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Ulez cameras painted red in Bromley in apparent backlash following scheme’s expansion

Ulez cameras have been vandalised with red paint after the scheme was expanded on Tuesday   (SWNS)
Ulez cameras have been vandalised with red paint after the scheme was expanded on Tuesday (SWNS)

Cameras used to enforce the controversial Ulez scheme have been vandalised after it was expanded to include all 32 London boroughs on Tuesday.

Four cameras in Bromley were painted red in a backlash against the scheme, which aims to reduce air pollution by charging non-compliant vehicles £12.50 a day to drive within an ultra-low-emission zone.

A Ulez sign and camera were also cut down in Harefield, west London.

Public opposition to Ulez has led to the formation of an anonymous activist group called the “Blade Runners”, who have vowed to take down all of the scheme’s cameras.

A damaged Ulez camera lying on the road in Hatfield (PA)
A damaged Ulez camera lying on the road in Hatfield (PA)

So far more than 380 have been targeted, with the Met Police reporting 185 destroyed cables, 164 stolen cameras, and 38 obscured.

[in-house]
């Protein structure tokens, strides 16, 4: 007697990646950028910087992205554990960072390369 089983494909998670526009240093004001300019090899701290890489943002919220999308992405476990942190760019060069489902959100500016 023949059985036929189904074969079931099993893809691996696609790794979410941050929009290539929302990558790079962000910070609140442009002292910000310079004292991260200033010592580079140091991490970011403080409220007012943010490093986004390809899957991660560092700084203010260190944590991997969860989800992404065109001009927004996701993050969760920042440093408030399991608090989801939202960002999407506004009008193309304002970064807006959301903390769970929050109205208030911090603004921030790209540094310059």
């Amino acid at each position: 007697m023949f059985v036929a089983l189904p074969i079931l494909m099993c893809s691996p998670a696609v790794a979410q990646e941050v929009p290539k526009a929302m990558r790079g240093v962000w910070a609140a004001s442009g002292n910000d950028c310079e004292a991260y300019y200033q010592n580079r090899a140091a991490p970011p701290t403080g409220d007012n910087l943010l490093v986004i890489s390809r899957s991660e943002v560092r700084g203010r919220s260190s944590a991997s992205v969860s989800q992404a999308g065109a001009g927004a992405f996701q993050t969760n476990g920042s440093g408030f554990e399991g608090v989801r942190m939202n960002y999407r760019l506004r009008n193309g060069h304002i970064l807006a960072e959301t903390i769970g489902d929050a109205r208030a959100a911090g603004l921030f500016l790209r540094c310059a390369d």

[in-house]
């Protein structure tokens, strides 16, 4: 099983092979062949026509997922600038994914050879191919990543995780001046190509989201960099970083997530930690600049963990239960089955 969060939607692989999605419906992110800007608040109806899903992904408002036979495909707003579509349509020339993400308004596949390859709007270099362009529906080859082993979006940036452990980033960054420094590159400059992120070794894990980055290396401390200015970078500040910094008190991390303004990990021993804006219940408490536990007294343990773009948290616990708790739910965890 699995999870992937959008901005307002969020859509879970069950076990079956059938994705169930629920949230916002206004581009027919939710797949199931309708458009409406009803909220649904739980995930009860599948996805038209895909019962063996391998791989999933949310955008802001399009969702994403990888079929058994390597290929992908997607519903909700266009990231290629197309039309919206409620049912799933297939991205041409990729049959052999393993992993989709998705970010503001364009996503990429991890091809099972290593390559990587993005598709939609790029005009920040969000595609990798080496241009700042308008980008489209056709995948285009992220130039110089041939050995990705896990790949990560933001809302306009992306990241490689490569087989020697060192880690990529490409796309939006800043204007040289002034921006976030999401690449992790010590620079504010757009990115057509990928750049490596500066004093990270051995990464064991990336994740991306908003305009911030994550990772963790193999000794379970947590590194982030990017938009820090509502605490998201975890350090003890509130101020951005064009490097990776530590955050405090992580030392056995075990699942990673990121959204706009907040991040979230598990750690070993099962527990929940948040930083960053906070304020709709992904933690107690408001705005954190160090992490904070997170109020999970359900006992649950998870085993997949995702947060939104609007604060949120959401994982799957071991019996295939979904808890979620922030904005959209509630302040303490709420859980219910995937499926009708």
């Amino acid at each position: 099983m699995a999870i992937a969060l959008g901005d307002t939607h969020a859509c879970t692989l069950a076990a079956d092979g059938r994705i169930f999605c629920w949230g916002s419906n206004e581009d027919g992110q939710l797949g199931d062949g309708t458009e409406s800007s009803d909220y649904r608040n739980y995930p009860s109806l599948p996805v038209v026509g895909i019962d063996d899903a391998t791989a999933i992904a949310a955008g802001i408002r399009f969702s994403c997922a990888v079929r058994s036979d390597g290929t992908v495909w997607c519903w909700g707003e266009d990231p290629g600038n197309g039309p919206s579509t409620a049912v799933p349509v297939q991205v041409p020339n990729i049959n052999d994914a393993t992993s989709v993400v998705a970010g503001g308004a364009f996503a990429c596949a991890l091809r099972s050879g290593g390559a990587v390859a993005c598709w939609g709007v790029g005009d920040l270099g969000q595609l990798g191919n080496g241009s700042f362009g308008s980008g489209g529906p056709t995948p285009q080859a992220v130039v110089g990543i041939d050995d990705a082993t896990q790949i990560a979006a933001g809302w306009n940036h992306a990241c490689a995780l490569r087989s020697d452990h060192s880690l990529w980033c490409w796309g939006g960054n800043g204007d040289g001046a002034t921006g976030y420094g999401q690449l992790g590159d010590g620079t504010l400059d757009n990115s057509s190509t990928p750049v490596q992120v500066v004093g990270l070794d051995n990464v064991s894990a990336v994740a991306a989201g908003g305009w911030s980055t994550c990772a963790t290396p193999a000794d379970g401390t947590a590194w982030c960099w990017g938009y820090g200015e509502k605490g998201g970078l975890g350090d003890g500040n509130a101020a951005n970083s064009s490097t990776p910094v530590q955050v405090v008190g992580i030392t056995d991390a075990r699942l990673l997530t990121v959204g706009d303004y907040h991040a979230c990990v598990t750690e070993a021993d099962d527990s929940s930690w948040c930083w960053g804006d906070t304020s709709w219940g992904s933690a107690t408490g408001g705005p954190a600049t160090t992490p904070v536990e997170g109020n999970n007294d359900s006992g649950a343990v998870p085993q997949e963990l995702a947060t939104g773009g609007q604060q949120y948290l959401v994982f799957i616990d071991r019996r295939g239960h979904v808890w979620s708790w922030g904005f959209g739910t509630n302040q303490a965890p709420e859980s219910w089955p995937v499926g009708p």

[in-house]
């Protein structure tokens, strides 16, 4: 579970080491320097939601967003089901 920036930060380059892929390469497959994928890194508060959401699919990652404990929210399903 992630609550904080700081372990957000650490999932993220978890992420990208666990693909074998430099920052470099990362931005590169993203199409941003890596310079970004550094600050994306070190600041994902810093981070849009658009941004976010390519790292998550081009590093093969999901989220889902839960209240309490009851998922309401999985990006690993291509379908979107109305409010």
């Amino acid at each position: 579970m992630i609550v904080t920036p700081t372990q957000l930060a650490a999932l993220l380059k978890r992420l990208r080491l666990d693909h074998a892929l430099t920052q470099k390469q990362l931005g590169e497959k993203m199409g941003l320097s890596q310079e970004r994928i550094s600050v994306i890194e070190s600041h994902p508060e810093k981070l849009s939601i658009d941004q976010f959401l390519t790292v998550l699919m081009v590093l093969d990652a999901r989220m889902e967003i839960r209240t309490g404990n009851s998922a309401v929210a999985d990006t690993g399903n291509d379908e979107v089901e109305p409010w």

It is not known if the Blade Runners are responsible for the latest wave of attacks.

It came as an official website for drivers to check whether their car will be liable for the Ulez charge was hit with technical difficulties due to high demand.

Drivers who fail to pay and are caught face a £180 penalty, reduced to £90 if paid within 14 days.

Transport for London’s (TfL) online tool shows those liable to the charge.

On Tuesday morning users were forced to queue as the site appeared to be overwhelmed. A message read: “Our website is busier than usual. You are now in a queue, and your expected wait time in 1 minute. If you prefer not to wait, please try again later.”

The camera has been vandalised (SWNS)
The camera has been vandalised (SWNS)

Mayor Sadiq Khan has resisted pressure from charities, Labour-supporting union bosses and even Leader of the Opposition Sir Keir Starmer to delay or ditch altogether the expansion during the cost-of-living crisis.

Tory-led councils in Kent, Surrey, Essex, Buckinghamshire, Hertfordshire and Thurrock all refused to come to an agreement with Mr Khan to allow signs detailing Ulez charges to be built on the capital’s boundary roads.

Several of the councils insisted that they would only budge if the Mayor extended the scrappage scheme, which helps cover the cost of buying a compliant vehicle, to their residents.

TfL said nine out of ten cars and around eight in ten vans seen driving in outer London on an average day are already compliant.

TfL has been contacted for comment.